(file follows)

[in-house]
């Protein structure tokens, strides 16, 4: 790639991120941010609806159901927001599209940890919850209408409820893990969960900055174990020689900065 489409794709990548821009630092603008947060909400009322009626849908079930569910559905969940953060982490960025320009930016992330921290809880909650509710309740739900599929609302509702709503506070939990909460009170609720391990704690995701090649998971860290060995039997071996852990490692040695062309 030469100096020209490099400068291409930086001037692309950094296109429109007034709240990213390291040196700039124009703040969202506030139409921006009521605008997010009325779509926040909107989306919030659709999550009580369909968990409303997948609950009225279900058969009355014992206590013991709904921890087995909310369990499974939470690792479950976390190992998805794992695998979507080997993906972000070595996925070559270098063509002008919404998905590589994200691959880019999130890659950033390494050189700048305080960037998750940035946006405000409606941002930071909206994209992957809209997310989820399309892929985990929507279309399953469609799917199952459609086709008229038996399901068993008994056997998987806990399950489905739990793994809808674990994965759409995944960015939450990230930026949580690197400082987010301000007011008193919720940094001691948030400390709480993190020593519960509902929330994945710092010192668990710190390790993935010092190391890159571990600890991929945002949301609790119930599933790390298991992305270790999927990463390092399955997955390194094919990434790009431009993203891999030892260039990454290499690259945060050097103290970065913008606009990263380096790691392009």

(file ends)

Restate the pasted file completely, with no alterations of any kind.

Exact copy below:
[in-house]
């Protein structure tokens, strides 16, 4: 790639991120941010609806159901927001599209940890919850209408409820893990969960900055174990020689900065 489409794709990548821009630092603008947060909400009322009626849908079930569910559905969940953060982490960025320009930016992330921290809880909650509710309740739900599929609302509702709503506070939990909460009170609720391990704690995701090649998971860290060995039997071996852990490692040695062309 030469100096020209490099400068291409930086001037692309950094296109429109007034709240990213390291040196700039124009703040969202506030139409921006009521605008997010009325779509926040909107989306919030659709999550009580369909968990409303997948609950009225279900058969009355014992206590013991709904921890087995909310369990499974939470690792479950976390190992998805794992695998979507080997993906972000070595996925070559270098063509002008919404998905590589994200691959880019999130890659950033390494050189700048305080960037998750940035946006405000409606941002930071909206994209992957809209997310989820399309892929985990929507279309399953469609799917199952459609086709008229038996399901068993008994056997998987806990399950489905739990793994809808674990994965759409995944960015939450990230930026949580690197400082987010301000007011008193919720940094001691948030400390709480993190020593519960509902929330994945710092010192668990710190390790993935010092190391890159571990600890991929945002949301609790119930599933790390298991992305270790999927990463390092399955997955390194094919990434790009431009993203891999030892260039990454290499690259945060050097103290970065913008606009990263380096790691392009």